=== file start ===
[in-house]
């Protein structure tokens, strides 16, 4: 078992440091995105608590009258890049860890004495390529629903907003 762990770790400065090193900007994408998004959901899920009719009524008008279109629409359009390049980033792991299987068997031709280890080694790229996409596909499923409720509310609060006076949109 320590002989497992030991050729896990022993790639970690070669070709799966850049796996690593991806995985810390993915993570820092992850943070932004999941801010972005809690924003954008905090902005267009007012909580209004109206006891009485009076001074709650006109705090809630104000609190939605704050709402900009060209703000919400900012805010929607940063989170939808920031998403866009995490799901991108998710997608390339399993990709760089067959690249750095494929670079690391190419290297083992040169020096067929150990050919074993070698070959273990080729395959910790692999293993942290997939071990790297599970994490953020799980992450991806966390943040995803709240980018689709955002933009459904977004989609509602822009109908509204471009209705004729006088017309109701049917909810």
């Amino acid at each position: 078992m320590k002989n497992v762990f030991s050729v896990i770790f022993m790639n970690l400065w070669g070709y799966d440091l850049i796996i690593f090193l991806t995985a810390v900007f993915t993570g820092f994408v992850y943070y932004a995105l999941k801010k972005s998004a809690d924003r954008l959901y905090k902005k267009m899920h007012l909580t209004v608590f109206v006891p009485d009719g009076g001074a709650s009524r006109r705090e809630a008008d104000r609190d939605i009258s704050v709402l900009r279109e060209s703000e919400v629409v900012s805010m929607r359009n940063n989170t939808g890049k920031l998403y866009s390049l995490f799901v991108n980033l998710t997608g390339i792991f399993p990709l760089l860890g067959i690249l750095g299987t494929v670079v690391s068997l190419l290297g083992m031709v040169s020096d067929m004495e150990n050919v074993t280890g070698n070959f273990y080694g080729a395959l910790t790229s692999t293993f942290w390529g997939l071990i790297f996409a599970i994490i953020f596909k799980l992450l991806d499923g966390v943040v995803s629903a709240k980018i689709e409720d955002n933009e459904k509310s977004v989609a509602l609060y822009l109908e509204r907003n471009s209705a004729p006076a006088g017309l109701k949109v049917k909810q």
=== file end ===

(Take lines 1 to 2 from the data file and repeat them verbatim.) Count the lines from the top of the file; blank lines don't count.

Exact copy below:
[in-house]
């Protein structure tokens, strides 16, 4: 078992440091995105608590009258890049860890004495390529629903907003 762990770790400065090193900007994408998004959901899920009719009524008008279109629409359009390049980033792991299987068997031709280890080694790229996409596909499923409720509310609060006076949109 320590002989497992030991050729896990022993790639970690070669070709799966850049796996690593991806995985810390993915993570820092992850943070932004999941801010972005809690924003954008905090902005267009007012909580209004109206006891009485009076001074709650006109705090809630104000609190939605704050709402900009060209703000919400900012805010929607940063989170939808920031998403866009995490799901991108998710997608390339399993990709760089067959690249750095494929670079690391190419290297083992040169020096067929150990050919074993070698070959273990080729395959910790692999293993942290997939071990790297599970994490953020799980992450991806966390943040995803709240980018689709955002933009459904977004989609509602822009109908509204471009209705004729006088017309109701049917909810």